When one talks about the small hill state of Himachal Pradesh, the image that comes to mind is that of a progressive place that has done reasonably well in terms of education, sanitation, electrification and even the public distribution system. Politicians and bureaucrats have often promoted it as ‘Dev Bhoomi’ or an abode of Gods where there is complete social harmony.
In this process, the issue of caste discrimination has gone unacknowledged and efforts have often been made to sweep the dark reality under the carpet. It needs to be underlined that Dalits constitute nearly 28% of the state’s population, making it the second state in the country – after Punjab – with the largest share of Dalits. Districts that have the highest Dalit population are Sirmaur, Kullu, Mandi and Solan. Social activists assert that caste atrocities are rampant across the state but are hardly reported.
This year alone there have been three major cases that have made headlines, at least in the regional media. In mid-February, a government-run high school in Kullu district segregated its Dalit students and told them to sit outside in a “place used for horses” during the telecast of Prime Minister Narendra Modi’s ‘Pariksha Par Charcha.’
The second episode that brought the caste issue to the forefront was the alleged murder of Right to Information activist Kedar Singh Jindan last month.
The most recent instance came from Nerwa area of Shimla district where a Dalit youth was allegedly beaten to death for failing to allow a vehicle being driven by three upper-caste youths to pass in a congested market.
Apart from these incidents, Dalits face other many forms of discrimination in their daily lives. A recent study conducted by People’s Action for People in Need (PAPN) called ‘Caste, Discrimination and Exclusion in Sirmaur’ brings out the different forms of atrocities that are rampant not only in this district but others as well. The study was carried out in the villages of Sangrah block where Dalits constitute 43% of the population.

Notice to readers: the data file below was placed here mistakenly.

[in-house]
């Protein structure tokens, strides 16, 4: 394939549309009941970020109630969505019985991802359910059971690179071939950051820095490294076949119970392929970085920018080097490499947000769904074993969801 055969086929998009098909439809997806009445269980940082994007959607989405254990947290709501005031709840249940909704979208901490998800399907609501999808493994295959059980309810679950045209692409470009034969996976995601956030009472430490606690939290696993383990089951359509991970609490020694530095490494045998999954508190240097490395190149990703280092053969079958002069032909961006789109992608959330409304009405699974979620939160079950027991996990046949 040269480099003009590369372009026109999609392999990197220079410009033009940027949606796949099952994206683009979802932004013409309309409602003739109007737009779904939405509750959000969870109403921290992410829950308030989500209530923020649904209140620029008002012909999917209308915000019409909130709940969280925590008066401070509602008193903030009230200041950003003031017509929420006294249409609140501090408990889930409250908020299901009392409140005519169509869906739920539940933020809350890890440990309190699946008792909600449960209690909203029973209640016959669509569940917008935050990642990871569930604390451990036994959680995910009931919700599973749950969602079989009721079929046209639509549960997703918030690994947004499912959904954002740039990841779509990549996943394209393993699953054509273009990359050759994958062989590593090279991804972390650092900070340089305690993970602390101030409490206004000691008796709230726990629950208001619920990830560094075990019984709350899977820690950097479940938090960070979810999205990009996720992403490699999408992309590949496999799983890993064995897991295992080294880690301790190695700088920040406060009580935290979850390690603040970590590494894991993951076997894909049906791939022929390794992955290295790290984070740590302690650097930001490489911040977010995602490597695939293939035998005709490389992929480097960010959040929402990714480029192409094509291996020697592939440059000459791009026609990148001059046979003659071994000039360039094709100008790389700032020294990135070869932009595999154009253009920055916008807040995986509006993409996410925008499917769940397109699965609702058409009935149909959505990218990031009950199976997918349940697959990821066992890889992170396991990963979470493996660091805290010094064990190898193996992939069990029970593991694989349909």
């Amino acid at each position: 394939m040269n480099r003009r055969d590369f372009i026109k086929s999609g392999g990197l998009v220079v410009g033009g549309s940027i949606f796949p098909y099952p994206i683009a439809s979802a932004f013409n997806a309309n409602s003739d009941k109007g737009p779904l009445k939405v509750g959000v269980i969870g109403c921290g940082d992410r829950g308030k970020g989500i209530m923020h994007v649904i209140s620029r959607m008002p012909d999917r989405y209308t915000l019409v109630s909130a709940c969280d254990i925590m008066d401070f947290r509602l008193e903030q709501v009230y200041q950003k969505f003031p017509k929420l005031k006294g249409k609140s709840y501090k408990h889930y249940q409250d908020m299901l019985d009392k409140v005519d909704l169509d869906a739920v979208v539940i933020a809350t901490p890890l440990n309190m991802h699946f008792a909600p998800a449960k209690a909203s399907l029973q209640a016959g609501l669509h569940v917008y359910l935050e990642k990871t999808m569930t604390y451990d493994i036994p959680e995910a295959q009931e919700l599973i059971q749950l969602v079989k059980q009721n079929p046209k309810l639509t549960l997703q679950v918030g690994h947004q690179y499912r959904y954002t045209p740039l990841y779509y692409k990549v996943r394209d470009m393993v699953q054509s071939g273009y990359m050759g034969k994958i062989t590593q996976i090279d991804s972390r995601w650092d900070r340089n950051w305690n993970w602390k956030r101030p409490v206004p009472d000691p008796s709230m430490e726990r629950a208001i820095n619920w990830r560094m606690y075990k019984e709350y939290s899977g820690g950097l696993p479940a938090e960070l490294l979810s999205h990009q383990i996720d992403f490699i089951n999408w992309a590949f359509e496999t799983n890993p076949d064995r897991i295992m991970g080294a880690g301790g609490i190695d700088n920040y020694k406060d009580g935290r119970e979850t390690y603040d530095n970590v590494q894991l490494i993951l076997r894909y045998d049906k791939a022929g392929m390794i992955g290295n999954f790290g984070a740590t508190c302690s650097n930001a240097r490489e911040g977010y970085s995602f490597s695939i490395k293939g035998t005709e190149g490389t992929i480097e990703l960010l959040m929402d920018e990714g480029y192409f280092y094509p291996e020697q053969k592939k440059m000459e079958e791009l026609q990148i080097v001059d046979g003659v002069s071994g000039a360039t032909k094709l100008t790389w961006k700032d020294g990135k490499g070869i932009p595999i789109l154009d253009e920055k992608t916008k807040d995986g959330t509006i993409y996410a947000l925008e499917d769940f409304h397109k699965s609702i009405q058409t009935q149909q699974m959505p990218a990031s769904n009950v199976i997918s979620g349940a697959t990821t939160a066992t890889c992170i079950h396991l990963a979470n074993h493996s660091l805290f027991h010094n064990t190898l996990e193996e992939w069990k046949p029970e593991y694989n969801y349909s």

It lists out certain discriminatory social practices that continue even today. The most prominent is the local judicial system of Khumli that comprises mainly Brahmins and Rajputs with no representation of Dalits and women. “Khumli takes important decisions in matters related to violence, rape and any other crime against Dalits by non-Dalits. This panchayat usually does not allow the Dalit community to approach the police for lodging cases against non-Dalits and instead penalises anyone who directly approaches the police,” the study states.
It further points out that in cases of heinous crime where there is a chance of the issue inviting uproar, the Khumli panchayat uses a method of compensation wherein the culprit is ordered to offer a goat and one meal to all villagers including non-Dalits present during the decision of Khumli.
The second practice listed out is that of ‘Doli Pratha’ where a Dalit has to carry palanquins of brides, grooms and a some other non-Dalits during marriages. “The wages for the work are very low and mostly Dalits have to do it under pressure of non-Dalits. In the cases of denying this service, the Dalit community has to face social boycott,” according to the study.
Then there is the practice of Kaji under which messages of marriage, death or any other important occasion are delivered by Dalits who travel several kilometres in tough terrain for paltry wages like Rs 20 or 2 kg of grains a day.
One of the most interesting practices that can be witnessed during the elections is that of Lota-Namak in which salt is mixed with water in a lota (a utensil to keep water) and people are asked to take an oath to side by the candidate failing which it is believed that the oath-takers’ body along with that of their family will decay as salt decays in water. Dalits still believe in this practice while non-Dalits use it as a tool.